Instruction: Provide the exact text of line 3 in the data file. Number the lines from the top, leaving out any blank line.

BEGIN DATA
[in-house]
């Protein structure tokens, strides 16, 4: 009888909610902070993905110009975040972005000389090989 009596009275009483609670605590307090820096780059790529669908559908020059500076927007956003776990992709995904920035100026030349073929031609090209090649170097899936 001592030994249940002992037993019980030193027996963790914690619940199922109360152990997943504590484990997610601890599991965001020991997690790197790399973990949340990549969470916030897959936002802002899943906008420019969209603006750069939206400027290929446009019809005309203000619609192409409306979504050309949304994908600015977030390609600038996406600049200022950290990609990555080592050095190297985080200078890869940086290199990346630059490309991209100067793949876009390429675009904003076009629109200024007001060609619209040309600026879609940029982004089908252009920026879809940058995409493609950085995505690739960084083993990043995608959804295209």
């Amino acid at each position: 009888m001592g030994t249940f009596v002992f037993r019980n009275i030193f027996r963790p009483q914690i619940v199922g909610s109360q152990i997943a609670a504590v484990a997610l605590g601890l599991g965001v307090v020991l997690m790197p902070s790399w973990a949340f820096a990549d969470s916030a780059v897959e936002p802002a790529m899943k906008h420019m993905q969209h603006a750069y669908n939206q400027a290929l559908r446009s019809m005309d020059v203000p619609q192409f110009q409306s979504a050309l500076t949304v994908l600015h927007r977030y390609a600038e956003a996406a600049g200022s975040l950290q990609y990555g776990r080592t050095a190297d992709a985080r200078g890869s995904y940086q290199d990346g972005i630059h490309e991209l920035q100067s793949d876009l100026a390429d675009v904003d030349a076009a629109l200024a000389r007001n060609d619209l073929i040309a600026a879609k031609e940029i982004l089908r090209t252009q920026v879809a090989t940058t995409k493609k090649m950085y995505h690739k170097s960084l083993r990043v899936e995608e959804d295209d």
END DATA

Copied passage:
């Amino acid at each position: 009888m001592g030994t249940f009596v002992f037993r019980n009275i030193f027996r963790p009483q914690i619940v199922g909610s109360q152990i997943a609670a504590v484990a997610l605590g601890l599991g965001v307090v020991l997690m790197p902070s790399w973990a949340f820096a990549d969470s916030a780059v897959e936002p802002a790529m899943k906008h420019m993905q969209h603006a750069y669908n939206q400027a290929l559908r446009s019809m005309d020059v203000p619609q192409f110009q409306s979504a050309l500076t949304v994908l600015h927007r977030y390609a600038e956003a996406a600049g200022s975040l950290q990609y990555g776990r080592t050095a190297d992709a985080r200078g890869s995904y940086q290199d990346g972005i630059h490309e991209l920035q100067s793949d876009l100026a390429d675009v904003d030349a076009a629109l200024a000389r007001n060609d619209l073929i040309a600026a879609k031609e940029i982004l089908r090209t252009q920026v879809a090989t940058t995409k493609k090649m950085y995505h690739k170097s960084l083993r990043v899936e995608e959804d295209d």